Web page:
Judge David Lee recently and unexpectedly declared that the General Assembly is an unnamed defendant in the long-running Leandro case. The General Assembly has never been a party to the Leandro lawsuit, and Judge Lee has never identified them as such during his five years of oversight of the case. Despite calling for a “cooperative effort” with the legislature in April, Judge Lee plans to penalize the General Assembly for failing to approve a budget that does not include all components of the court-approved remedial plan.
All On The Line, a program of Eric Holder’s National Democratic Redistricting Committee, is seeking to use public hearings as a way to assist in future litigation of district maps. The General Assembly has several avenues for public comment on any bill, including district maps. Further delaying elections, which have already been pushed back due to delays in the U.S. Census data, would either force municipalities to hold two elections or delay already overdue municipal elections in North Carolina’s major cities.
A recent order by the North Carolina Supreme Court confirms that its four Democratic members may attempt to disqualify two of the court’s three Republican justices from a case seeking to nullify constitutional amendments voters approved in 2018. In addition to being unjustified and unprecedented, such a blatant act of partisan gamesmanship would seriously harm the court as an institution and permanently damage the reputations and electoral prospects of the justices involved. If successful, it would also effectively disenfranchise the millions of North Carolina voters who approved the constitutional amendments and elected the disqualified justices.
Gov. Cooper likely would sign a state budget that includes the first two years of a multi-billion-dollar plan developed by a California-based consulting firm without input from legislators. Lawmakers should reject Cooper’s offer because the court-ordered plan is an affront to the constitutional authority of the General Assembly to direct taxpayer dollars. Rather than concede to a consulting firm’s plan favored by an unelected judge, lawmakers should continue to empower parents by expanding public and private school choice options.
Rising tensions between school officials and parents are real, but they are not cause for concern. Attorney General Merrick Garland agreed to use U.S. Department of Justice resources to address National School Boards Association concerns about purported threats of violence and acts of intimidation against school board members. Cooper and state education officials should send a joint letter to the Department of Justice declining federal assistance unless confronted with irrepressible violence at school board meetings.
Parents want public schools to focus on academics and implement coronavirus mitigation policies that acknowledge the costs and unsettled questions associated with masks and vaccines. The erosion of trust between public schools and families feeds the perception that board members, school administrators, and educators are not listening to parents’ legitimate concerns. Adding to the frustration is the fact that taxpayers realize that they have limited options: elect a new school board majority or enroll their children in a school of choice.
The NAACP has asked the North Carolina Supreme Court to overturn the results of the 2018 election as they pertain to two constitutional amendments approved by the voters. It has been reported that the four Democrats on the court may try to disqualify two Republican justices from the case, a partisan attack that, in addition to being unjustified and unprecedented, would do lasting damage to the court as an institution and permanently damage the reputations and electoral prospects of the justices involved. If successful, such an attack would also have the effect of disenfranchising the North Carolina voters who approved the constitutional amendments and the voters who elected the disqualified justices.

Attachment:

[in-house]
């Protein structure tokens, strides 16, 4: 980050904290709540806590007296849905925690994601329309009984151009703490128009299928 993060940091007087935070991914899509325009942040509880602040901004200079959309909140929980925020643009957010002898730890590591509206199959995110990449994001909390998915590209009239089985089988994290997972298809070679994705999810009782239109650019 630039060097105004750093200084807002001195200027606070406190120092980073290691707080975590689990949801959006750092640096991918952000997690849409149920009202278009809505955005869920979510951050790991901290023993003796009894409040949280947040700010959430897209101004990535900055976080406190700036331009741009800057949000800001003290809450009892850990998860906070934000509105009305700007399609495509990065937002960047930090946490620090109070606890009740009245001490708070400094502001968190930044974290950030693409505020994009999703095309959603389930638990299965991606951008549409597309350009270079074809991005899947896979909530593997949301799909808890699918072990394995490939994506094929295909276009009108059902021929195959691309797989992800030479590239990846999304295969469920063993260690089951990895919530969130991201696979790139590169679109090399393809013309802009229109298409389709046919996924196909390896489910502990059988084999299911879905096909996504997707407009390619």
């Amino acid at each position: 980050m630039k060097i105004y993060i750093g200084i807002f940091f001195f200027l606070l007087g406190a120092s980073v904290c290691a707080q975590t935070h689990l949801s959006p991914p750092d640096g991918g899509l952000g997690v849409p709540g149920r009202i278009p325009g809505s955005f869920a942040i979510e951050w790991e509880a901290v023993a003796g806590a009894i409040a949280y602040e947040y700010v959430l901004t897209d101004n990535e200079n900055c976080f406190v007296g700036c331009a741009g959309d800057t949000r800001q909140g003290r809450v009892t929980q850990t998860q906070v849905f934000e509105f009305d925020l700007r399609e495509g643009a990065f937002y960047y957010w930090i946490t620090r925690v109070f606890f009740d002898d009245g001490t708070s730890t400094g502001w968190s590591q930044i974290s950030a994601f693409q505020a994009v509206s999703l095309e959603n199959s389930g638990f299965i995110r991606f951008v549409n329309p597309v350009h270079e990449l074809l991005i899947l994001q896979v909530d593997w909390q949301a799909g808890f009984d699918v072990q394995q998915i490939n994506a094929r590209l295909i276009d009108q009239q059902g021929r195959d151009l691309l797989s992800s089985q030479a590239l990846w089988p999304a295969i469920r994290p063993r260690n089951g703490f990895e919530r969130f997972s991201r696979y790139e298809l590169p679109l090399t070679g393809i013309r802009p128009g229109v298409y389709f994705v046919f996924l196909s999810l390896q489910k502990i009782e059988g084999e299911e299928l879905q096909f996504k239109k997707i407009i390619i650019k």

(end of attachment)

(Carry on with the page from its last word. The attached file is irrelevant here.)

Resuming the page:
School districts' mask requirements reveal deep differences about who should make decisions about children’s health and how they are educated. Florida allows parents of children who were threatened or bullied because of mask choice to attend another public or private school of their choice. North Carolina should consider similar legislation; giving parents the choice over how and where their child is educated is key to ending the mask wars.
Critical race theorists argue that white supremacy is an underlying structure at the heart of American institutions, social structures, and professed ideals. Marxism offered a starting point for the development of Critical Theory and Postmodernism in the twentieth century. These intellectual movements sought to extend Karl Marx’s critique of capitalism to other aspects of society, politics, and culture. Starting in the 1970s, a group of legal scholars borrowing heavily from Critical Theory and Postmodernism began creating an intellectual foundation that would become critical race theory.
North Carolina’s unique county clustering process is a way of balancing constitutional requirements of keeping counties whole and having equal populations of legislative districts. The county clustering process is simple in principle but can be complex in application. The whole county provision of the North Carolina State Constitution and redistricting criteria adopted by the General Assembly substantially influence how districts can be drawn within county clusters.
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